This term, Education, might not make sense for some organizations, but to the U.S. Army, it is important. In Human Resource Development, training is normally associated with learning to perform a present job or task, while education is normally associated with learning to perform a future job or task. Thus, in a rapidly changing world, education through formal and/or nonformal environments is a required component if an organization wants to remain competitive. While VUCA affects all organizations to a certain degree, it has a huge impact on the Army, thus the importance of having it as part of their learning environment.

    For example, during our last recession, companies dumped thousands of people in mass layoffs. Now they are whining that they cannot find people who have the education and training that they require. Good organizations should always be looking towards a path to the future by educating people to build and walk that path.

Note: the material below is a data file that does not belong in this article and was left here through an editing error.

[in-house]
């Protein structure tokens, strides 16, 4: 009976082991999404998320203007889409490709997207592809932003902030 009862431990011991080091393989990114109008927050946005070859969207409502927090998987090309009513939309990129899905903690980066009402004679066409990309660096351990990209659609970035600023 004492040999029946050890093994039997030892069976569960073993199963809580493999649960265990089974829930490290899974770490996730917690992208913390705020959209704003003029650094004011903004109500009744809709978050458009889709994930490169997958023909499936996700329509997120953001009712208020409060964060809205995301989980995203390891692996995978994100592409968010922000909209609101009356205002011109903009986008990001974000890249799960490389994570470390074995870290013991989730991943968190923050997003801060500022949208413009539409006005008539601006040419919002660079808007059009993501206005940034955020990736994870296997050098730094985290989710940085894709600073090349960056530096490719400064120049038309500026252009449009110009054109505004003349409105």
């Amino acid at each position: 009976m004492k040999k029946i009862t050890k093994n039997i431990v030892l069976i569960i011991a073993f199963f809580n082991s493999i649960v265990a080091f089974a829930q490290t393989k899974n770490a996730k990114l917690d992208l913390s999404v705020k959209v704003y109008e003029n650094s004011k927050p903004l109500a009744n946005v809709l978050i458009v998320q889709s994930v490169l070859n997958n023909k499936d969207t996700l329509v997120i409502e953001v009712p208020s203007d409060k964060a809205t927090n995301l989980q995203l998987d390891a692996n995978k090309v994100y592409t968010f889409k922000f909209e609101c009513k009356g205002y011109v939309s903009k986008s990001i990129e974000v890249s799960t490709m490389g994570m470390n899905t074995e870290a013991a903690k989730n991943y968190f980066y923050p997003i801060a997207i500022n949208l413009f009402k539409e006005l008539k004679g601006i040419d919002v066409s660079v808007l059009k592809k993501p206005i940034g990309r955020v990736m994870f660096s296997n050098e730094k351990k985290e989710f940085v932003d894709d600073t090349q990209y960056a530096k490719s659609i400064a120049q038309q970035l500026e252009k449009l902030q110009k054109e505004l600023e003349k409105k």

While you might want to hang on to the Social environment, or perhaps even another term, Education should at least be considered as a viable alternative.


    Rather than build a learning model that focuses on one fixed point, the U.S. Army created the Full Spectrum Learning model on two continuums based on the degree of Responsibility of the learner and the degree of Ambiguity of the learning environment to give it depth. Thus, the three environments are placed within their respective locations in the model.


    The three environments do not stand on their own, which fixes one of the main criticisms of 70-20-10. For example, when the Responsibility of learning is high for the performer, and there is high Ambiguity in the learning environment, they mostly learn from Experience, but the learning is not isolated from Training and Education.